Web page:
Stuff and nonsense – reporter seems to think crime will stop when Parliament passes a law to make it illegal

A headline across the top of two pages of our Dominion-Post today brought stunning news:

It blared:  Children hit despite anti-smacking law.

Gee – who would have imagined that?

A variant of that headline can be found on the Stuff website:  Physical punishment of children still ‘fairly common’, despite anti-smacking law change – study

The article recalls that .. .

In an effort to improve child health outcomes in New Zealand, the Government introduced anti-smacking legislation in 2007 that prohibited the physical punishment of children.

Has the prohibition succeeded in sparing miscreant children from being strapped, slapped, smacked, whacked or otherwise physically chastised?

Apparently not (and is anyone seriously surprised?)  Continue reading “Stuff and nonsense – reporter seems to think crime will stop when Parliament passes a law to make it illegal”

Why you might be politically crackers to go gunning for quackers instead of trying to win their votes

Opposition politicians don’t seem to be getting the message.

When the government makes “wellbeing” a key objective of its social and economic programme, it is not thinking only of people.

Just recently it demonstrated this when it announced a ban on live cattle exports by sea, with a two-year period to phase out the trade.

Agriculture Minister Damien O’Connor said :

“The fact is, once animals leave New Zealand by sea we have very limited ability to ensure their wellbeing before they reach their destination … that is an unacceptable risk to New Zealand’s reputation.

“We must stay ahead of the curve in a world where animal welfare is under increasing scrutiny.”

Today we learn how the government is caring for the welfare of deer, ducks and other creatures that might be the targets of the hunting set.

Our attention was drawn to this by statements from National and ACT politicians who do not share the government’s concerns in the animal welfare department.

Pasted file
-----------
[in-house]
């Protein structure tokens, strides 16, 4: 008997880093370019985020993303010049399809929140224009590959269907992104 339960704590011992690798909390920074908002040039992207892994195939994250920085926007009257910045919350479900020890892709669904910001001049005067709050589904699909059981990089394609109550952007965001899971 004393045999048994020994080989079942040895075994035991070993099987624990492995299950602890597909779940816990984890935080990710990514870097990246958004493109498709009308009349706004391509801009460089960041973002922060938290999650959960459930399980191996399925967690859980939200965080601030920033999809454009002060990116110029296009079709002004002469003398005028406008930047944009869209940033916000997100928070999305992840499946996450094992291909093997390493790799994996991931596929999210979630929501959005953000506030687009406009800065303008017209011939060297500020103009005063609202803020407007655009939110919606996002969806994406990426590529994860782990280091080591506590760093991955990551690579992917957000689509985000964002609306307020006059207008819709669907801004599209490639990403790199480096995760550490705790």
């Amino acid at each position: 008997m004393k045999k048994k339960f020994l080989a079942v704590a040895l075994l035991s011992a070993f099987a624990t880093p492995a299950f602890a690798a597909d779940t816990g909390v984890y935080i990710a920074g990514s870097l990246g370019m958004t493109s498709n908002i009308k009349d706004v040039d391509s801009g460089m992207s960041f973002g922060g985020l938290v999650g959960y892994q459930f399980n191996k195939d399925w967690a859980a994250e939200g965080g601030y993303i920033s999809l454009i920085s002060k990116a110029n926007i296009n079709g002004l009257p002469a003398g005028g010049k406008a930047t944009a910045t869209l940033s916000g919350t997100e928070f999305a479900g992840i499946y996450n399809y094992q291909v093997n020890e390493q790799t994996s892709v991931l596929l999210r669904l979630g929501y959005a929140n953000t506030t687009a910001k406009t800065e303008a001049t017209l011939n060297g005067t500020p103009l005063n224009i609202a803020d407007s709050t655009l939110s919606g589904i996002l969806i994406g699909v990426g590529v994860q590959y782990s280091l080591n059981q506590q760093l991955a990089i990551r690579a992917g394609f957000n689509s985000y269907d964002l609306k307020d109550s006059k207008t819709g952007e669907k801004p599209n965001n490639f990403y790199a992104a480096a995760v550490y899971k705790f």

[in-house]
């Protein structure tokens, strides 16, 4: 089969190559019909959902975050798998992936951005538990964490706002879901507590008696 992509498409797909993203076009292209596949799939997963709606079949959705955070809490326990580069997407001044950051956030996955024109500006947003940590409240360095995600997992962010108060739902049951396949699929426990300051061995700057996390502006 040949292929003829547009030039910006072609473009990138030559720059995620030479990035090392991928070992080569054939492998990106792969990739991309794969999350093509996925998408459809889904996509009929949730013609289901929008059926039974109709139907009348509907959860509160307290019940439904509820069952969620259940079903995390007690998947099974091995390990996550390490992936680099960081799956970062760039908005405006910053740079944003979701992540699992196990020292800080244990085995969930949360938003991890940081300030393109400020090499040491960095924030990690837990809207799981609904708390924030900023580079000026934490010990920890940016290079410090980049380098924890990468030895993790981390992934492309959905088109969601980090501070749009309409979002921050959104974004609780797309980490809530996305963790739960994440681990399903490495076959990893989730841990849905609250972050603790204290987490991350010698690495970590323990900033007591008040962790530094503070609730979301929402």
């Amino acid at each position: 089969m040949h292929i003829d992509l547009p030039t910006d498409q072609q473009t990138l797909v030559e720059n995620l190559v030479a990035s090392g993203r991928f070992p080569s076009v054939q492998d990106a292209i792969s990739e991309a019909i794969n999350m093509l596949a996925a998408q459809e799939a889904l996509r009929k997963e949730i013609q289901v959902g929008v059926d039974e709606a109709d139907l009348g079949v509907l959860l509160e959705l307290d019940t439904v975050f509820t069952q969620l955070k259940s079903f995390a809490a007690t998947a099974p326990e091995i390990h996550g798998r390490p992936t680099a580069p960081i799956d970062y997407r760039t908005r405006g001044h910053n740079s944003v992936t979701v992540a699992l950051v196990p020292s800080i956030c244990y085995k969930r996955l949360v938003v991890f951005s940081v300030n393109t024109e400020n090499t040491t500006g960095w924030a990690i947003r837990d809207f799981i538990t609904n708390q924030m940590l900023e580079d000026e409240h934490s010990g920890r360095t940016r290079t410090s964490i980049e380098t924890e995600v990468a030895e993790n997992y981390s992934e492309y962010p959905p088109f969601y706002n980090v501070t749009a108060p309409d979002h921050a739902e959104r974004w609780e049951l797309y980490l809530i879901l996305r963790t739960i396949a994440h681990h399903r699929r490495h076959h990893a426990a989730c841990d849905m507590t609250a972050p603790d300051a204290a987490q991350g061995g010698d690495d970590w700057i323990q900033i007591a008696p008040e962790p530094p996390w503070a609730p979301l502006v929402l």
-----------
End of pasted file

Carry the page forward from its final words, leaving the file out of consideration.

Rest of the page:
They are bleating about bureaucratic delays in the procedure which would entitle hunters to legally arm themselves to do battle with their prey.

National’s statement was headed Govt hasn’t got its ducks in a row on firearms licensing

The Nats complain that the Government’s focus on hitting legal firearms owners with more costs and regulations has resulted in Kiwis keen to participate in the Roar and duck shooting season may miss out.

Opening weekend of duck shooting season is just around the corner and the Roar is drawing to a close but many hunters are still waiting for their paperwork to be processed in order for them to hunt legally, the statement says.

National’s Police spokesperson Simeon Brown says police have been unable to get on top of the situation.

“Police are telling people it’s taking four months for a license renewal and six months for a new license. But in reality, for some it’s taking much longer than that.

“In December there was a backlog of 9700 applications, and as of last week that number was still up around 9600 as police struggle to deal with the inflow.

“If the Government spent more time targeting illegal firearms owners as it has law-abiding hunters then we wouldn’t have seen such a delay.”

National’s Conservation spokesperson Jacqui Dean says hunting groups had warned that legislation rushed through by the Government would lead to this situation.

“While police are promising to tackle the problem it is too little, too late for many.

“Hunters are understandably frustrated. After missing out last year due to the pandemic they were looking forward to this season and did the right thing by submitting their paperwork months ago.

“Many hunters take this opportunity to fill their freezers, along with those belonging to their family and friends. Missing out for the second year in a row because of an administration issue isn’t good enough.

“We want hunters to adhere to the rules but this system failure is unacceptable.”

ACT beat the Nats to the draw with its statement (posted on Scoop at the crack of dawn) headed Firearms Licencing Still Taking Too Long